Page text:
“I have to go,” she blurted. “Next time!” She patted my mop of curls and grabbed her backpack, flashing me an impish smile on her way out the door.
 
For days, I waited for her to come back and finish the story. A week went by. Unable to bear the suspense any longer, I told my parents I was going to visit Sonia, knowing full well I wasn’t allowed to venture out unaccompanied. When they prodded, I recounted the whole sordid story. As expected, my parents told Sonia’s parents that she wasn’t allowed to visit our house ever again.
 
It was nearing four o’clock and my mother still had to pick up a cake before the guests arrived and my dad came home from work. She asked Pinky to keep an eye on my sisters and me so that she could run some errands and swing by the bakery. She knew how much I loved the dense, spongy cake soaked in rosewater and layered with thick cream and ripe fruit. As she opened the door, the smell of burning tires infiltrated the hallway. Without giving it much thought, she headed out the door, the smell lingering in the air. After all, the birthday would be incomplete without the cake.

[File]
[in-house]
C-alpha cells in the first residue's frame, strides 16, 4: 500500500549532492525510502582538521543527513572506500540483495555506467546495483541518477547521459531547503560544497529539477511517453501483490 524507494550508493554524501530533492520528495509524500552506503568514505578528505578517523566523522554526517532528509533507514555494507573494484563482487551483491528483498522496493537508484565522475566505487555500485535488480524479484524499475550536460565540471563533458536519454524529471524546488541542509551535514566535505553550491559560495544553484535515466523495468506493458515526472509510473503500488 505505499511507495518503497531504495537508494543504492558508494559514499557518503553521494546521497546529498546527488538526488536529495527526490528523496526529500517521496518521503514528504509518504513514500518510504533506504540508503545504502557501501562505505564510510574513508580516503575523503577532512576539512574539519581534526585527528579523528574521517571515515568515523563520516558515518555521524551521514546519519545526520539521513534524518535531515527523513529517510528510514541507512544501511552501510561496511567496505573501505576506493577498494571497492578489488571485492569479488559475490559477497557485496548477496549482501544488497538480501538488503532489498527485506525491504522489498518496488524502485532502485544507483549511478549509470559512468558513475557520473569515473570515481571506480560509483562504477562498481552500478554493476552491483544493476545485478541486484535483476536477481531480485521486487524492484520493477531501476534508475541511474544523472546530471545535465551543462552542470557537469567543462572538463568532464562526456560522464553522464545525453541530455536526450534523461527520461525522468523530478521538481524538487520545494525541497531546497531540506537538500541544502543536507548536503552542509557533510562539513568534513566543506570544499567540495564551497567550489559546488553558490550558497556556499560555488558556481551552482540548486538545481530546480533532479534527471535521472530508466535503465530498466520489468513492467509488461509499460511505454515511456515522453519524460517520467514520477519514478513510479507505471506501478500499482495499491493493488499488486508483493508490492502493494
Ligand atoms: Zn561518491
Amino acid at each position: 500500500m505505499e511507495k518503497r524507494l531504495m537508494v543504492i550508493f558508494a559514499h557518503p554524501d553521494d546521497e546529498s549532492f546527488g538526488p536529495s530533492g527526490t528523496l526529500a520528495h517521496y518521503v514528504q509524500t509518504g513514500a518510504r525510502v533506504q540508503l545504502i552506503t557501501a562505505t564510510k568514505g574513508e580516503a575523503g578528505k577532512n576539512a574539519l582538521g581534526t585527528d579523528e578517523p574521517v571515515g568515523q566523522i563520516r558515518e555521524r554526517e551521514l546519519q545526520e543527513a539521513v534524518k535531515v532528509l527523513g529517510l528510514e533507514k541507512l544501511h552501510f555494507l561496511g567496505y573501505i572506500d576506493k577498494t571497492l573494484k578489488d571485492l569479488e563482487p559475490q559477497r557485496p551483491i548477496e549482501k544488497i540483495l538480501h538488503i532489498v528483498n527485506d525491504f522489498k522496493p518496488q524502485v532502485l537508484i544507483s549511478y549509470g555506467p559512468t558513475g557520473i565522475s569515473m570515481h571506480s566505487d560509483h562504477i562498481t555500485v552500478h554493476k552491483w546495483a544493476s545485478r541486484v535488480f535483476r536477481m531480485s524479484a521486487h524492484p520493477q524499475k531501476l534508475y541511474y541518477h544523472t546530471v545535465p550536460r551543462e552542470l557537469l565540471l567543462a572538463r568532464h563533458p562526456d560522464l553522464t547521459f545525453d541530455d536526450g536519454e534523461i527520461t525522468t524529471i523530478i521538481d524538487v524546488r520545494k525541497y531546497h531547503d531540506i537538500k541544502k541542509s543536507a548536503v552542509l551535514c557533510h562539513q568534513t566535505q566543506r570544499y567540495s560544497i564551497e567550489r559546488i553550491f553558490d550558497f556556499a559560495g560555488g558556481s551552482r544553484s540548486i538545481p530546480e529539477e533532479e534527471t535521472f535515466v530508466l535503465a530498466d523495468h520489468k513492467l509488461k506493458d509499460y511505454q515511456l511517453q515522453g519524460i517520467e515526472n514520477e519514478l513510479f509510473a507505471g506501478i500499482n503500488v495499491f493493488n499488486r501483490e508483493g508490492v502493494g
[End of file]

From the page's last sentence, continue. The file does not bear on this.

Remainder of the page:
The bakery was only ten minutes away, so we were worried when an hour went by and neither my mother nor my father had come home. When my mother finally showed up, she had with her Osman and his mother, along with five other Shia families from the street. Sunni and Shia conflicts had erupted throughout Lahore, and my mother had gathered this band of strangers together and offered temporary refuge from the rioting in the streets. As Ahmadis, we were the only family in the neighbourhood to be spared the wrath of Sunni extremists. For once, the target wasn’t us.